To get young people to vote, let them pre-register at 16

Dismally low voter turnout among eligible citizens between the ages of 18 and 24 is a perpetual cause for despair. The numbers are particularly disturbing, say voting-rights organizations, “because people under 30 constitute the most progressive generation in memory. So, it stands to reason that encouraging younger voters to become politically active is a major part of advancing progressive reform.”

One solution is to engage youthful voters early,by giving them a path to voting and by eliminating obstacles–such as  citizen inertia–to registration. And by “early,” election-reform advocates mean 16.

FairVote, a non-profit that bills itself as “the center for voting and democracy,” proposes that:

states establish a uniform initial voter registration age of no older than 16. These advance-registered voters would be automatically added to the voting rolls when they reach voting age. Ideally, they would also be sent information about the mechanics of voting and the timing of the first election for which they are eligible. Evidence collected from different states suggests this change will usually have no fiscal impact.

Fair Vote’s website includes a fact sheet explaining the rationale for youth pre-registration:

  • A significant disparity exists between the percentage of young people registered to vote and the percentage of the general population.
    • 71% of eligible voters are registered; 59% of eligible voters age 18-24 are registered
  • A uniform voter registration age often does not exist.
    • In some states, all 17-year-olds and some 16-year-olds can register. In other states, some 17-year-olds and no 16-year-olds can register. In many states it changes year to year based on the date of the next election.
    • The lack of uniformity creates confusion and makes it harder to run effective voter registration and education programs in schools and at the Division of Motor Vehicles.
  • A uniform advance-registration age does not require a new registration database system.
    • In many states, advance-registered voters already are inputted into the voter registration database as “pending.” A State’s Board of Elections transfers “pending” voters to “active” status when they become eligible to vote.
  • Lowering the advance-registration age does NOT change the voting age.
    • The 26th Amendment to the U.S. Constitution sets the voting age at 18-years-old.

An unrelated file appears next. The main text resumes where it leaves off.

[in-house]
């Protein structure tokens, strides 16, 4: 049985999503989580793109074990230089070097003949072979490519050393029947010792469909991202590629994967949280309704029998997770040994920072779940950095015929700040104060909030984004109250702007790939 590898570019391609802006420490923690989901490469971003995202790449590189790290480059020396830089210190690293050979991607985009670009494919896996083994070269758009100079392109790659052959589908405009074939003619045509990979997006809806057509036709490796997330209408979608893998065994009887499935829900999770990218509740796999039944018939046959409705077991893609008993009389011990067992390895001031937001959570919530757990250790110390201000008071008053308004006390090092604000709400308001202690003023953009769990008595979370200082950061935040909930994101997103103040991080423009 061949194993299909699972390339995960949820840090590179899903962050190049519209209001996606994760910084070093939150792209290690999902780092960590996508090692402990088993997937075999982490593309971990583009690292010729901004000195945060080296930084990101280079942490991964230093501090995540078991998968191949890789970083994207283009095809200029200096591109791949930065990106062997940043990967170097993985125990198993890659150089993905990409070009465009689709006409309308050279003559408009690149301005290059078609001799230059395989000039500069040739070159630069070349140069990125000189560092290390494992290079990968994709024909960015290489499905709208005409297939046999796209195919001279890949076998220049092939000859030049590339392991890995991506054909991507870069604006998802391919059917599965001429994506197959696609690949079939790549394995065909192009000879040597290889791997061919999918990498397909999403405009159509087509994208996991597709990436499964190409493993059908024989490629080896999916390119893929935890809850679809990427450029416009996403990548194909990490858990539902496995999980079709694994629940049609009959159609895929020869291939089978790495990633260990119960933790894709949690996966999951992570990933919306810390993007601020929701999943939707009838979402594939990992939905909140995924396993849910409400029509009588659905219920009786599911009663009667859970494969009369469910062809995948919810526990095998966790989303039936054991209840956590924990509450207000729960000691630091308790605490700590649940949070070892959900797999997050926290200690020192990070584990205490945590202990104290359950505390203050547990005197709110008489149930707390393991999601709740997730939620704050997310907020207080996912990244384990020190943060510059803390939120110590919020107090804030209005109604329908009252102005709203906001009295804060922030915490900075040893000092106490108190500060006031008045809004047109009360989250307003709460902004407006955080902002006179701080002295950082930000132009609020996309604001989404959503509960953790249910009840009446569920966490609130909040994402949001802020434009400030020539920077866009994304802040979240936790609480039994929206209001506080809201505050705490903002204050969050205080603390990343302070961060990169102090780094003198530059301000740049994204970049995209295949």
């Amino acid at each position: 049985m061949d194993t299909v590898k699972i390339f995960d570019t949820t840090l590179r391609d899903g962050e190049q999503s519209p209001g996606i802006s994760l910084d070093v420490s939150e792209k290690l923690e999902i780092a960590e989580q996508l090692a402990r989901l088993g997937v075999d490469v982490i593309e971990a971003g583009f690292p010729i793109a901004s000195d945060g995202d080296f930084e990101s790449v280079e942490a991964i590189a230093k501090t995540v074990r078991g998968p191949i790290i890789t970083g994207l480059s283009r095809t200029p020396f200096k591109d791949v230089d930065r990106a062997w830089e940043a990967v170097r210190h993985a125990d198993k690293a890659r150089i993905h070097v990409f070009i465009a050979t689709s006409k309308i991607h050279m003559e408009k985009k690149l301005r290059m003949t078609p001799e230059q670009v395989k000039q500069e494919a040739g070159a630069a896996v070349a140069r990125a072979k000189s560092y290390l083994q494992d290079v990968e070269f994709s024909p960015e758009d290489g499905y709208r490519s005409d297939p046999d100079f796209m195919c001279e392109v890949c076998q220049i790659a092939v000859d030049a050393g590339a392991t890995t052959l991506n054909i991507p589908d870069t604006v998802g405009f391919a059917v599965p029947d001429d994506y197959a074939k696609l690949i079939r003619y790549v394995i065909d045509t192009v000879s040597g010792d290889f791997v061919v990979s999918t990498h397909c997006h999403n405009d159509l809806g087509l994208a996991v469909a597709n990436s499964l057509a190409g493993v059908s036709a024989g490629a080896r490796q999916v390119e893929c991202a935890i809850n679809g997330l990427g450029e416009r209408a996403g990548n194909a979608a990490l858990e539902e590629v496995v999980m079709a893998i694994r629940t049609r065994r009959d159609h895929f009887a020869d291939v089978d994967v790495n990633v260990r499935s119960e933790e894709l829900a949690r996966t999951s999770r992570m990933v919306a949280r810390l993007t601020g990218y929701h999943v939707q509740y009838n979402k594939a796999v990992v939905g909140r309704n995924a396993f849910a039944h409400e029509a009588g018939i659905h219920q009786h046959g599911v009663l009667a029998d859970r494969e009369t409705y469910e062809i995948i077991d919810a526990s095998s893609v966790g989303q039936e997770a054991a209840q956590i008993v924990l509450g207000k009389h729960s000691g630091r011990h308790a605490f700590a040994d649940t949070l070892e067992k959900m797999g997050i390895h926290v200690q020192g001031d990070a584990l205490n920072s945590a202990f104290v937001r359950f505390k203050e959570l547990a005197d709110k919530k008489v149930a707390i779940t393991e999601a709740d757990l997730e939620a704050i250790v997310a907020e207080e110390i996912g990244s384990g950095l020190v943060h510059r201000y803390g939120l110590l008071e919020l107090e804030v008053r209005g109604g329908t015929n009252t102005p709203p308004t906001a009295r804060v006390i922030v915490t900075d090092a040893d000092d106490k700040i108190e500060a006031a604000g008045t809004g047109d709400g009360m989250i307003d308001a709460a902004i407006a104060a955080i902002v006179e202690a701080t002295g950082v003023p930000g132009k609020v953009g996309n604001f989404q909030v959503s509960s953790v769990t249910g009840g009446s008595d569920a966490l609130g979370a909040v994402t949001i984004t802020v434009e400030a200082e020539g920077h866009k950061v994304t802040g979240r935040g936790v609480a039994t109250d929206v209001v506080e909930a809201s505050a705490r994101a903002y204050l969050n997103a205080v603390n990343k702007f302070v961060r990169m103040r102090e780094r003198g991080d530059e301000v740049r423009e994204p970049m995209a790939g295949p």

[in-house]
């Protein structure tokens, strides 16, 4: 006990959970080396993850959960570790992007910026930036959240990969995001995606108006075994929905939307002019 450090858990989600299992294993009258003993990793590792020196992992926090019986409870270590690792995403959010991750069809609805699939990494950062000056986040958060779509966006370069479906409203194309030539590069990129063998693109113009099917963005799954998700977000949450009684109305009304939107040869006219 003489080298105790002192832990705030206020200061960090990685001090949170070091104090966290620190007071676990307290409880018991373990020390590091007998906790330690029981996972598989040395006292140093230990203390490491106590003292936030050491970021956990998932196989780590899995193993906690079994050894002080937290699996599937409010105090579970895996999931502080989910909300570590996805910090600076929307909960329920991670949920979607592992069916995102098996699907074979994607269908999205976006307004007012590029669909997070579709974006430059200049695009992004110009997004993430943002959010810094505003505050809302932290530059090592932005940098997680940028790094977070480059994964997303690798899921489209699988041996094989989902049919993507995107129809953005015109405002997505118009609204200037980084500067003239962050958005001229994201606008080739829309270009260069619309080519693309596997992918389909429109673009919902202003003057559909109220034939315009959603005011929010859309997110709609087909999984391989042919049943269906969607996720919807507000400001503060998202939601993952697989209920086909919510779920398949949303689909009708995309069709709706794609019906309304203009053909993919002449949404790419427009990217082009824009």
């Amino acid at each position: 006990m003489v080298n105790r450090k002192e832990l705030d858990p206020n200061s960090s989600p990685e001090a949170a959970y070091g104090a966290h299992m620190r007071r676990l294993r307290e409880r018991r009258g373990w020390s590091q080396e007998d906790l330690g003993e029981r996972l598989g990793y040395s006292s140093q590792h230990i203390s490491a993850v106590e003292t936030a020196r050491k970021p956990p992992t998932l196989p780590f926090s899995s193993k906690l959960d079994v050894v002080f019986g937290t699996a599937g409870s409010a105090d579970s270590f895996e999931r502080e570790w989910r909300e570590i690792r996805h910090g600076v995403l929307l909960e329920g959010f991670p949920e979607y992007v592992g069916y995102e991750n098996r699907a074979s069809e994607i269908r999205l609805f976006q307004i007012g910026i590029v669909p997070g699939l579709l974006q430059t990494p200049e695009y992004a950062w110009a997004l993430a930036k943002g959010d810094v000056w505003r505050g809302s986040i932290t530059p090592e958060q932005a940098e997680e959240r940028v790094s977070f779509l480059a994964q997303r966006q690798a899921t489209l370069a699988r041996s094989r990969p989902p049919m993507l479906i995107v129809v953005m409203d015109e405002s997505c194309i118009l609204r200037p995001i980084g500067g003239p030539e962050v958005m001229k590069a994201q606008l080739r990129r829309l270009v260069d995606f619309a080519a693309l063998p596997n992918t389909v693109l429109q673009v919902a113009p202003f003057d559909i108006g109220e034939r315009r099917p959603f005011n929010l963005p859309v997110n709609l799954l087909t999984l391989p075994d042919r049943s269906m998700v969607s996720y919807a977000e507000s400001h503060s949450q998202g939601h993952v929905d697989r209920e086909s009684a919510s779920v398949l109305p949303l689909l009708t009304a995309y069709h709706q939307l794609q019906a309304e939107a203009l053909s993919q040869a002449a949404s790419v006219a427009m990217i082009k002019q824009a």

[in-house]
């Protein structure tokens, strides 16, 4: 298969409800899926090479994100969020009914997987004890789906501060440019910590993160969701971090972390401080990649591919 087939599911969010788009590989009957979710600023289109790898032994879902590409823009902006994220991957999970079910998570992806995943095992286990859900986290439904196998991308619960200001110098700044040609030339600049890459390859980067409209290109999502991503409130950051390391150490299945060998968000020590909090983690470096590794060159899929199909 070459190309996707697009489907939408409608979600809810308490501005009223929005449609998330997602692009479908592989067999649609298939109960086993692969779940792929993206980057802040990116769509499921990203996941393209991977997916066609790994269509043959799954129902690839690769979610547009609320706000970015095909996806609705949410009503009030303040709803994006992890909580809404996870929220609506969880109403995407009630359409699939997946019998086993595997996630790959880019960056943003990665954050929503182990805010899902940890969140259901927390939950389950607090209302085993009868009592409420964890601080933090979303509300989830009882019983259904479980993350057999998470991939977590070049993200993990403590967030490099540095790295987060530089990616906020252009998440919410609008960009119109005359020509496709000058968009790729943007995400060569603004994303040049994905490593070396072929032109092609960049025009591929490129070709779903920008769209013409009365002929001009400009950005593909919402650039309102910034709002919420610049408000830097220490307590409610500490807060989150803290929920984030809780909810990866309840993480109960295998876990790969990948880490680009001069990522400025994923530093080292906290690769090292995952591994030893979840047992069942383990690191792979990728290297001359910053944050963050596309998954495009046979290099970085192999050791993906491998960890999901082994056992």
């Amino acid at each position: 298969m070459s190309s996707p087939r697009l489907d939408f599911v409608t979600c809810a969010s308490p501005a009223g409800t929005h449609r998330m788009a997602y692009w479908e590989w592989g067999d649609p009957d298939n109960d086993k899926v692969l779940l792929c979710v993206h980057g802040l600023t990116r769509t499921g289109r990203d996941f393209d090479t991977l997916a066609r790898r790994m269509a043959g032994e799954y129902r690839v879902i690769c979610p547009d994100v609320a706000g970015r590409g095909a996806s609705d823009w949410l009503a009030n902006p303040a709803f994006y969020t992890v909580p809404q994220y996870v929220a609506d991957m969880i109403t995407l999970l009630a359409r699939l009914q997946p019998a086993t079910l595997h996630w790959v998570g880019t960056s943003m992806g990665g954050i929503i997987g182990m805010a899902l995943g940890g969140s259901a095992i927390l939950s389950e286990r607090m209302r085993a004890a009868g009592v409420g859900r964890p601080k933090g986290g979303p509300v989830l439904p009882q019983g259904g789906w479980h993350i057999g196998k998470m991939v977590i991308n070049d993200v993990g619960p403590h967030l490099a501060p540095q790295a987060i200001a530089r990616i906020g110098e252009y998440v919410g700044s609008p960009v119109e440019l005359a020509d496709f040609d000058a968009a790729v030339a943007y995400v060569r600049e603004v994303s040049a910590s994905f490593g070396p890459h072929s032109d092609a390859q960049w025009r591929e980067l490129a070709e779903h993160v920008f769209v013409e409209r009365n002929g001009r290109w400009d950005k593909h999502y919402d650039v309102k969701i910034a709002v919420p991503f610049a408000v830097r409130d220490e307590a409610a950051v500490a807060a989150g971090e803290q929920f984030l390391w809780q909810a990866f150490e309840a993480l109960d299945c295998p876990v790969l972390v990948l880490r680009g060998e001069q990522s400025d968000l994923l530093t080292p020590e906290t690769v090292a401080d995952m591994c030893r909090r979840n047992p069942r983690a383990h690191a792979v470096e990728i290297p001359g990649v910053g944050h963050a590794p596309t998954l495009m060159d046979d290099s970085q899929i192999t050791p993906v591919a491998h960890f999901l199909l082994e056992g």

• Local and state jurisdictions can lower the voting age if they so choose, but it is a separate question from voter registration.
  • Why is 16-years-old a sensible age for advance-registration?
    • When applying for a driver’s license, a 16-year-old can register to vote at the DMV.
    • 16-years-old is the compulsory school attendance age in most states.
    • Many states already allow 16-year-olds to register during parts of the election cycle.
  • Why aren’t the current registration programs in high schools good enough?
    • Registration drives typically do not focus on anyone other than seniors.
    • Registration drives have much higher registration rates in presidential election years.
    • No statutory requirement for voter registration in schools exists.
    • A standardized voting curriculum would encourage students to learn about the mechanics of participation (i.e. requesting absentee ballots).
  • Does registering to vote at a younger age have long-term benefits?
    • Some states have already recognized the importance of early participation by allowing 17-year-olds to serve as full-time election judges.
    • Registration boosts turnout: in 2008, 83% of registered 18-24-year-olds voted.
    • Academic studies and electoral analyses show that voting behavior is habit-forming. If you vote, you will likely keep voting. If you don’t vote, you probably won’t start.

Another rationale for youth pre-registration comes from participation numbers for the 2008 presidential election. According to Progessive States Network:

After two presidential election cycles where we saw steady increases in youth voter participation, 2008 was the year that young voters really roared.  The primary season saw increases in youth voter participation outstrip the large increases in general participation with turnout tripling or even quadrupling among young people in some states. In the general election youth voted at a rate not seen since 1992 and have increased their turnout 11 points since 2000.

To date, five states have implemented a policy enabling pre-registration for voters under the age of 18. They are Maryland, North Carolina, Hawaii, Florida and Rhode Island.

A further step in modernizing the US electoral system would be to have universal voter registration, in which all citizens are automatically registered to vote. More on this idea in a future post…